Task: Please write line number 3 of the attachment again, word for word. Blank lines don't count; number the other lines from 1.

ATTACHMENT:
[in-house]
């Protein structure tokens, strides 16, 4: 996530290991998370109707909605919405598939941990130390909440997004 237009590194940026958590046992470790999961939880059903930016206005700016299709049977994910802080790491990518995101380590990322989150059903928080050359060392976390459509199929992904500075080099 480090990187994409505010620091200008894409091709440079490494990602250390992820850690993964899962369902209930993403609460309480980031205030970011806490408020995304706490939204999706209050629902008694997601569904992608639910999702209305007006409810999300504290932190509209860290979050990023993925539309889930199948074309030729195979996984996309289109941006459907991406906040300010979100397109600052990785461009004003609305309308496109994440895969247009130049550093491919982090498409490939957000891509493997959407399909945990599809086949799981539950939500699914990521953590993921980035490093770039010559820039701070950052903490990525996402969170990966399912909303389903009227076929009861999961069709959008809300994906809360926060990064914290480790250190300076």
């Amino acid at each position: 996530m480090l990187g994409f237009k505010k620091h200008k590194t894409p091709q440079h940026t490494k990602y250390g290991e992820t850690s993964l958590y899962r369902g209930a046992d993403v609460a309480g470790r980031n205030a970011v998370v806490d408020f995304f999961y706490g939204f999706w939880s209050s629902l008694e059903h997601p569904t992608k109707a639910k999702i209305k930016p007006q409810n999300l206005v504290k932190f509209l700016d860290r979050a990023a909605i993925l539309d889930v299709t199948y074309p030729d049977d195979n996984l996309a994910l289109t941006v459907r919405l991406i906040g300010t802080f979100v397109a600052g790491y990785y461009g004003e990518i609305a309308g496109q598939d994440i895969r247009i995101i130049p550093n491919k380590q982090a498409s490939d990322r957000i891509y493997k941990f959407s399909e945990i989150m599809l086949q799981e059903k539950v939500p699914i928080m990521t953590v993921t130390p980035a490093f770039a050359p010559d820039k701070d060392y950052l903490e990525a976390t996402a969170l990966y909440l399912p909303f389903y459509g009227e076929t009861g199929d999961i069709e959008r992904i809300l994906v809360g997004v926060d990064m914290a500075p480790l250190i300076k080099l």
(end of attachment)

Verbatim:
């Amino acid at each position: 996530m480090l990187g994409f237009k505010k620091h200008k590194t894409p091709q440079h940026t490494k990602y250390g290991e992820t850690s993964l958590y899962r369902g209930a046992d993403v609460a309480g470790r980031n205030a970011v998370v806490d408020f995304f999961y706490g939204f999706w939880s209050s629902l008694e059903h997601p569904t992608k109707a639910k999702i209305k930016p007006q409810n999300l206005v504290k932190f509209l700016d860290r979050a990023a909605i993925l539309d889930v299709t199948y074309p030729d049977d195979n996984l996309a994910l289109t941006v459907r919405l991406i906040g300010t802080f979100v397109a600052g790491y990785y461009g004003e990518i609305a309308g496109q598939d994440i895969r247009i995101i130049p550093n491919k380590q982090a498409s490939d990322r957000i891509y493997k941990f959407s399909e945990i989150m599809l086949q799981e059903k539950v939500p699914i928080m990521t953590v993921t130390p980035a490093f770039a050359p010559d820039k701070d060392y950052l903490e990525a976390t996402a969170l990966y909440l399912p909303f389903y459509g009227e076929t009861g199929d999961i069709e959008r992904i809300l994906v809360g997004v926060d990064m914290a500075p480790l250190i300076k080099l």